Focusing on God – March 14

A sermon based on Numbers 21:4-9
given at Mount Vernon, Ohio on March 14, 2021
by Rev. Scott Elliott

On our first date Nancy and I went to a park with miles of trails in the densely wooded foothills near her home. We pretty much had the park to ourselves and stopped to sit and bask in the beauty of the serene wilderness so close to our big city San Jose neighborhoods. Not far from where we sat we saw what we thought was a twenty foot, pretty thick, branch of wood across the path up ahead. When we got up to hike and walked toward that branch it moved, the entire branch. It was a gopher snake. A huge, long thick one. It was by far the biggest snake I’ve ever seen in the wild. And it is probably the only snake I hesitated to approach to get a closer look. It was not venomous but it was a giant and as a city boy out in the wilderness I found a new appreciation of the fear of snakes many people have. But I also found in that encounter awe and wonder. We were lucky too because there are also diamondback rattlesnakes in that park.

Out in the wildernesses of the world there ARE plenty of dangerous snakes . . . plainly the Israelites encountered them. Snakes are a primary feature in a few Bible stories. In fact, right from the start Adam and Eve encounter the most famous one in the Garden of Eden, its danger was it talked against God and God’s ways. Today’s lesson doesn’t have a talking snake, but it is an odd lesson all the same. It’s long baffled Bible readers, preachers and theologians.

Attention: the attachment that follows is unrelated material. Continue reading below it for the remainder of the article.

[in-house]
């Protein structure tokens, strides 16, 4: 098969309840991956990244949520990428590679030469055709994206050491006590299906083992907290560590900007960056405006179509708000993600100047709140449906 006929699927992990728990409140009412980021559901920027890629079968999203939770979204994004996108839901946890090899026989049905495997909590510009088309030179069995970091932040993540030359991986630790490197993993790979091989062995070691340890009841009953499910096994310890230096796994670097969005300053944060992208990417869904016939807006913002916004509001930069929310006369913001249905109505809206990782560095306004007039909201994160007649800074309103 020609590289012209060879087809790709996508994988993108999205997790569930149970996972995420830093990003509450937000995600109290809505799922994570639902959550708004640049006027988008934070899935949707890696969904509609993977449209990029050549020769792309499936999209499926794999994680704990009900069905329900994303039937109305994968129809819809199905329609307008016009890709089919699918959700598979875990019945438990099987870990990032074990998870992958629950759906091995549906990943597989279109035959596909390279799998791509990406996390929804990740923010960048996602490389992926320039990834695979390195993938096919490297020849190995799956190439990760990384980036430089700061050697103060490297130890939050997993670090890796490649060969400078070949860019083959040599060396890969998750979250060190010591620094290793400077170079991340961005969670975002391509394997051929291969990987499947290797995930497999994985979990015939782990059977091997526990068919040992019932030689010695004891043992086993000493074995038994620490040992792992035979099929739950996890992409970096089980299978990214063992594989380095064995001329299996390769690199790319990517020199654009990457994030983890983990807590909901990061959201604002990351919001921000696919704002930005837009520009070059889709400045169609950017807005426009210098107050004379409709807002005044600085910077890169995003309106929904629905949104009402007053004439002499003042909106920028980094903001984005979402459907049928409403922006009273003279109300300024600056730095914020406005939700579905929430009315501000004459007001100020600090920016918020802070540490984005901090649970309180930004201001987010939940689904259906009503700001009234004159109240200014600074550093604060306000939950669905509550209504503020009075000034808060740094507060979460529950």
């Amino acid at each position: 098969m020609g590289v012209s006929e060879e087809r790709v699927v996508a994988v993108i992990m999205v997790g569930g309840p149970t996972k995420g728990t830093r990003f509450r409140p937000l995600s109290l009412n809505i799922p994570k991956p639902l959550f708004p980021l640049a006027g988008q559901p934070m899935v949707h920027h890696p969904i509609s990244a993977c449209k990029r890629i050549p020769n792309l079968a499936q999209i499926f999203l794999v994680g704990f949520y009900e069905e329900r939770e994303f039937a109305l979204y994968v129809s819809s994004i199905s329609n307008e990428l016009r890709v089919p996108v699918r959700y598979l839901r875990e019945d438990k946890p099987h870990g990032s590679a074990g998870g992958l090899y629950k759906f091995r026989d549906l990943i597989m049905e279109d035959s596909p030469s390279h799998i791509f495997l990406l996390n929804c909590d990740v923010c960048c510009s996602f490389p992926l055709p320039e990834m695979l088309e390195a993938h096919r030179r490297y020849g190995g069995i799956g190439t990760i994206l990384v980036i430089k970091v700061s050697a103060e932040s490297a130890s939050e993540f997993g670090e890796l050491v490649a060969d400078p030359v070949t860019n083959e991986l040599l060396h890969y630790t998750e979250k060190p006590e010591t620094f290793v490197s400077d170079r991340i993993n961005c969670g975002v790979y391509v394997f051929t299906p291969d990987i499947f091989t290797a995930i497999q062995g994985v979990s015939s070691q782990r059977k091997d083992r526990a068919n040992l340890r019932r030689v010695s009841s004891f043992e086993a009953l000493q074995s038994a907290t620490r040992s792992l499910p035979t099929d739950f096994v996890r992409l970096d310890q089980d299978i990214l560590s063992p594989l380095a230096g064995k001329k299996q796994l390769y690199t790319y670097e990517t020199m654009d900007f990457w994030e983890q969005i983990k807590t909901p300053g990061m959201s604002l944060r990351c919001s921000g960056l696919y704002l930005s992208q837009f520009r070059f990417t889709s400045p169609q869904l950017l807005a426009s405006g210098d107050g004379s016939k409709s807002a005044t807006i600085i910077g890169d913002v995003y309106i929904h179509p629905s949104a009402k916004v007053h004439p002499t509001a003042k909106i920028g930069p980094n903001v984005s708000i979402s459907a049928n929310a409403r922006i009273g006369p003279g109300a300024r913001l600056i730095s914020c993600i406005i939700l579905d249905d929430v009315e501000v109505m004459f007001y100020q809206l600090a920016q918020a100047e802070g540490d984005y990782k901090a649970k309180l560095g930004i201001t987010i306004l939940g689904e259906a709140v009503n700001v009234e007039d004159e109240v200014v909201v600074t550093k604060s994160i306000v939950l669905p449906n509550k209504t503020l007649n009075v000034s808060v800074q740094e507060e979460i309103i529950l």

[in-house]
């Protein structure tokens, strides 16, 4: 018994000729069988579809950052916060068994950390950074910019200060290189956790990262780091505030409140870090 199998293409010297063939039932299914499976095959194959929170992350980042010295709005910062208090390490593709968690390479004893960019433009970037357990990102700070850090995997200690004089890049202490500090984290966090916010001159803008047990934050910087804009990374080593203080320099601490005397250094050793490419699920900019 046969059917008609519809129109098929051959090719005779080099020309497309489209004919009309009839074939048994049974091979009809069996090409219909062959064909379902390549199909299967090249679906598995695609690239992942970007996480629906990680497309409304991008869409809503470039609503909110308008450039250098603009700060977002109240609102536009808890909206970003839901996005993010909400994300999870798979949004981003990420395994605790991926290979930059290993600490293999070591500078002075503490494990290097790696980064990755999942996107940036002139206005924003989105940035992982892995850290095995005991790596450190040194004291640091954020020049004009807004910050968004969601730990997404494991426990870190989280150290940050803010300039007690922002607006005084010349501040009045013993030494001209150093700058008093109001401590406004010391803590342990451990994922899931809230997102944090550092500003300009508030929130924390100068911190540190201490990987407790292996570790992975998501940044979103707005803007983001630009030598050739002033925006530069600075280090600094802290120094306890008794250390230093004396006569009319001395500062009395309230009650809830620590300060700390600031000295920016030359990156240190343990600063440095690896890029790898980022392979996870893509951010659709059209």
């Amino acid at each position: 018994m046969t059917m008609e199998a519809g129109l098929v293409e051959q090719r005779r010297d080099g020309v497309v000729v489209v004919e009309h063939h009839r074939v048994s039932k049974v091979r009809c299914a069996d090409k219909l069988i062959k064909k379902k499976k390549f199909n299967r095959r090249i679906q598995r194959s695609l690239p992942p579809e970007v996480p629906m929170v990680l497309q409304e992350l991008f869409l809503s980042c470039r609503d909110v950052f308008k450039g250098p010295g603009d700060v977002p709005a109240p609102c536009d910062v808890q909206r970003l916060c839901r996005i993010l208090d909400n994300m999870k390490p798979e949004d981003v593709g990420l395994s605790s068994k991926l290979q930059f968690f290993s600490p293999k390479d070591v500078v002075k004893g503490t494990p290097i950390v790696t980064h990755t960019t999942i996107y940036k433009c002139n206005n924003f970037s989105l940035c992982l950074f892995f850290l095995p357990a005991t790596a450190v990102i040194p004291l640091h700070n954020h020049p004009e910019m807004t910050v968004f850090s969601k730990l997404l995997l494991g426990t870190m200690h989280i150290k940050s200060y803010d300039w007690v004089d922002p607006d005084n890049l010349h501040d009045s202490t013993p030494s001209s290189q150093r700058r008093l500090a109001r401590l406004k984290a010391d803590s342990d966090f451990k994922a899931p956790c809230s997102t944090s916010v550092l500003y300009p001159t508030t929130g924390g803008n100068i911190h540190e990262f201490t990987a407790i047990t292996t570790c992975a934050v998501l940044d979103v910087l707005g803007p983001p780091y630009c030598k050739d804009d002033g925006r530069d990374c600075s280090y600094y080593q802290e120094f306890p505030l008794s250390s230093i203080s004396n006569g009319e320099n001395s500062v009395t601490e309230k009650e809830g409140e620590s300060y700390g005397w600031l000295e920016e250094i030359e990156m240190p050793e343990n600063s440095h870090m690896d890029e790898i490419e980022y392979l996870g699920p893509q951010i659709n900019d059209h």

In today’s story the people are the ones talking against God and God’s ways. The Israelites are strangely complaining both that they have no food and that the food they have tastes bad. They forget all about the food complaints when God sends poisonous snakes among them and some get bit and some die. When the Israelites pray to have the snakes taken away, God’s answer to that prayer is for Moses to place a bronzed replica of a venomous snake on a pole and have the bitten “look at the serpent of bronze and live.”

The story is odd and mysterious, it is 3400 years old from a very different place and culture, SO on one hand the strangeness should not surprise us. On the other hand, as a Sacred story in our Sacred text it seems like we should be able to glean lessons from it, even if we don’t fully understand it. I do think the story was intended to provide a sense awe and wonder at creation, as well as a sense of the fear that often comes with difficult encounters in life; and a lesson for us to turn to God in such times.

I think too the story was intended to have some humor. And I want to start with what’s funny, or was meant to be funny in a “Ha Ha” sort of way. First of all, I have to report there’s a pun in Hebrew. The words for serpent and bronze are a sound alike pun “ne-hash” “ne-hoshet” kind of like saying diamondback diamond. One slithers. One’s shiny. Opposites. Kind of funny? But, obviously funnier is humanity’s broad spectrum of complaints about difficulties. Since the rescue from Egypt the people had previously whined – a lot. In the lesson they are still whining about the rescue and this time they’re whining incoherently about food (“We don’t have any and it tastes bad”).

Up to this point God had worked the seemingly impossible to rescue the Israelites from the terrors and injustices of oppression in Egypt. A part of the rescue required them to be in the wilderness – God did not snap fingers and have them instantly in the Promised Land. God did not send in 747s to airlift them out with a mid-flight meal before they landed in Israel. God did not send trucks to drive them out with packaged food either. They had to walk in the wilderness and look to the wilderness for necessities and they had to also look for dangers to avoid out there. The Bible tells us they complained about the walk and the work and the provisions. They were alive and free but life with liberty was not perfect. It never is. They weren’t as comfortable as could be. We never are. It’s kind of like they wanted fine cuisine, but got something like Ramen noodles – and instead of being grateful to have food and life they grouse about it.